There are places I remember all my life
Lennon and McCartney got that right.
But there are also people I remember. And moments.
Moments I will remember as long as memory lasts. Moments that not only fill my mind as memories. Moments that fill my soul and spirit as the sights, sounds, feelings wash over me as though the moment had never ended.
The births of my sons.
The death of my father.
The murders of John F. Kennedy, Malcolm X, the Rev. Dr. Martin Luther King, Jr., Bobby Kennedy.
The fall of the Berlin Wall.
The release of Nelson Mandela.
Tonight I wept as I relieved such a moment.
I finally watched Lee Daniels’ The Butler. I had not seen it in the theater, but I added it to my Netflix list and it arrived this week.
The film provides much to ponder. Alan Rickman as Ronald Reagan? Seriously?
The scene that touched me came near the end.
Cecil Gaines, played by Forest Whitaker, has retired from his position as a butler at the White House. He has reconciled with his son, Louis, played by David Oyelowo. His wife, Gloria, played by Oprah Winfrey, has died.
Cecil and Louis are in his house on November 4, 2008. The votes in the Presidential election are being counted. As the moment nears when the media will declare a winner, Cecil calls his son to come to the living room and watch. Louis arrives in time to see history happen.
As the newscaster in the film announces Barack Obama’s election as President of the United States of America, I found myself transported back to the night it happened. And I wept.
I wept in joy at Barack Obama’s victory. At progress made. At hopes realized. At the possibilities before us then and now.
I wept in sorrow at how much work remains to achieve racial justice. At the oppression, discrimination, and injustices my sisters and brothers endure.
I wept in frustration at shortcomings and failings of President Obama’s administration to meet the expectations of the moment. At potential unfulfilled.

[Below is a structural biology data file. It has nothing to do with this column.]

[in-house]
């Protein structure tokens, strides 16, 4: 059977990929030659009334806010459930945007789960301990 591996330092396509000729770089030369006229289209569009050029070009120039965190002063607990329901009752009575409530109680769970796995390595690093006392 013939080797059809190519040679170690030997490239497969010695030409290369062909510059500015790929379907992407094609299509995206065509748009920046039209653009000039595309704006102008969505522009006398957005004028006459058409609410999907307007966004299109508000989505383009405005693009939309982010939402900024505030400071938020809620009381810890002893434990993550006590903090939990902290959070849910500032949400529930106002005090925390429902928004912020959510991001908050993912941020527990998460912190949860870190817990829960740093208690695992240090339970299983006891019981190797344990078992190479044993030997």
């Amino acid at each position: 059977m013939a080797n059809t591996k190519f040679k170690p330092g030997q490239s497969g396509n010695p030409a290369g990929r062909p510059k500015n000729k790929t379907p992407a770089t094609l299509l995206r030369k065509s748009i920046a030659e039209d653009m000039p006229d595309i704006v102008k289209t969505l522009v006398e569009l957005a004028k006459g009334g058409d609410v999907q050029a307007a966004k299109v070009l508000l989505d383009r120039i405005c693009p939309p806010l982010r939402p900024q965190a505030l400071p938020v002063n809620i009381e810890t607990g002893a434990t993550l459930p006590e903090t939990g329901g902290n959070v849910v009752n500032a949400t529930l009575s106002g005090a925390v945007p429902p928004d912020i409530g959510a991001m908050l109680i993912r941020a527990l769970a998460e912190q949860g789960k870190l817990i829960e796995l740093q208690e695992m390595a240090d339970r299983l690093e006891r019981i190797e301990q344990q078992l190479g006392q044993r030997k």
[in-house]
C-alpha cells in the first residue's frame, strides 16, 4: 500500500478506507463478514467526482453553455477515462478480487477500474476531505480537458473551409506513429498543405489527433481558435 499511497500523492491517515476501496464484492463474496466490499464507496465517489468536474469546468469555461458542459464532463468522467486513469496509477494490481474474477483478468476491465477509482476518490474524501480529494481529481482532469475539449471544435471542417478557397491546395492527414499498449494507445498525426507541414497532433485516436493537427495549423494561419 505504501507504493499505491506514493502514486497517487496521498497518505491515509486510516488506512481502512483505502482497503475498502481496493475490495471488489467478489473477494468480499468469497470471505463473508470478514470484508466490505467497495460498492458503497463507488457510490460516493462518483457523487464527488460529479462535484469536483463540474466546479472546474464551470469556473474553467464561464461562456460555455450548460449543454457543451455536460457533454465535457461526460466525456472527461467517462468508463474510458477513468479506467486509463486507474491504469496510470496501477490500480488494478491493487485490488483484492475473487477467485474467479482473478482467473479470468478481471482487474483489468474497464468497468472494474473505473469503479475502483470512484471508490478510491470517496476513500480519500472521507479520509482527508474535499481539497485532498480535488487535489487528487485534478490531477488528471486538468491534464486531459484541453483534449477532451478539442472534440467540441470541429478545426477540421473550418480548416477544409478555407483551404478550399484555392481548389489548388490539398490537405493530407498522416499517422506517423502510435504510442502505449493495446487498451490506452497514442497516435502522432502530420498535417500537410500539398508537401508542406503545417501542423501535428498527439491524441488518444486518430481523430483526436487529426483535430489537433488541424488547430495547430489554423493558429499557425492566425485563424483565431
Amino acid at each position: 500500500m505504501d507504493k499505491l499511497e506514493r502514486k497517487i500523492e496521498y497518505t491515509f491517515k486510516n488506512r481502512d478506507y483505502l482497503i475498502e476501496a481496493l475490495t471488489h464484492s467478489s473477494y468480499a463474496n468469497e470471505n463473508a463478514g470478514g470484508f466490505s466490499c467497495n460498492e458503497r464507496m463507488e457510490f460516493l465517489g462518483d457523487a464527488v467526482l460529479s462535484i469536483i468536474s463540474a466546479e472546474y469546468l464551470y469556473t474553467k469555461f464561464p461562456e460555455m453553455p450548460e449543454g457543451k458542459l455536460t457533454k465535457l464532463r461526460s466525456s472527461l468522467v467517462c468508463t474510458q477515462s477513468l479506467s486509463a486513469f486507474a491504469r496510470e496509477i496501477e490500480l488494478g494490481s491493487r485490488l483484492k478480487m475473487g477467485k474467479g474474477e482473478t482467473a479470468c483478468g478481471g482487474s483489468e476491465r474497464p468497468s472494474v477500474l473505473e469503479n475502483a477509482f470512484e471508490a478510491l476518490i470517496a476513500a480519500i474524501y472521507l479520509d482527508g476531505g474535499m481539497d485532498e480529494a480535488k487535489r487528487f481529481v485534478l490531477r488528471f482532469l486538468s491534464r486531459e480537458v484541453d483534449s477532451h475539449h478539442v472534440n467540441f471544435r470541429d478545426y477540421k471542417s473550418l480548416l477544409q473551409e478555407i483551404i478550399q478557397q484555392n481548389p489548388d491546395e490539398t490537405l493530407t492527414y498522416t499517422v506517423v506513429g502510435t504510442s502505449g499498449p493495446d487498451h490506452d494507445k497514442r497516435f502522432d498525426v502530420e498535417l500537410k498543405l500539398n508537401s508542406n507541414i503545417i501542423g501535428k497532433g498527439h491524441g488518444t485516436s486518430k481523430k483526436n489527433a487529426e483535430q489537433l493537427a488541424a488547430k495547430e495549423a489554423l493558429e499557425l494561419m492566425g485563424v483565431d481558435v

But most of all, I wept remembering my friend Merdine T. Morris. Shortly after the media announced Barack Obama’s election, I called Merdine T. Together we laughed and cried and prayed.
The film scene transported me through space and time and as I heard again the joy and hope and pride and concern Merdine T. expressed that night.
Merdine T. recognized the historic significance of President Obama’s election. She also understood the arduous work that lay ahead for him and for our country as we continue to come to terms with the racism and other systems of oppression and discrimination dividing us. Merdine T. knew first-hand racism’s bitter sting and enduring power. She knew Dr. Martin Luther King, Jr. personally as our mutual friend Carol reminded me. She knew hopes shattered and dreams, not only deferred, but devastated. She knew the tears that water and the blood that mark the road to justice.
But Merdine T. Morris never gave up. She held to faith. She held to hope. She held to love.
And so I wept tonight because Merdine T. and her husband Luke trusted me and were my friends, because Merdine T. and Luke welcomed me with grace, because Merdine T. and Luke accompany me in the Communion of Saints, because, to paraphrase Bruce Springsteen, writing about another unforgettable moment:
Her strength gives me strength
Her faith gives me faith
Her hope gives me hope
Her love gives me love
Tonight I wept in gratitude. And my tears were good.
See you along the Trail.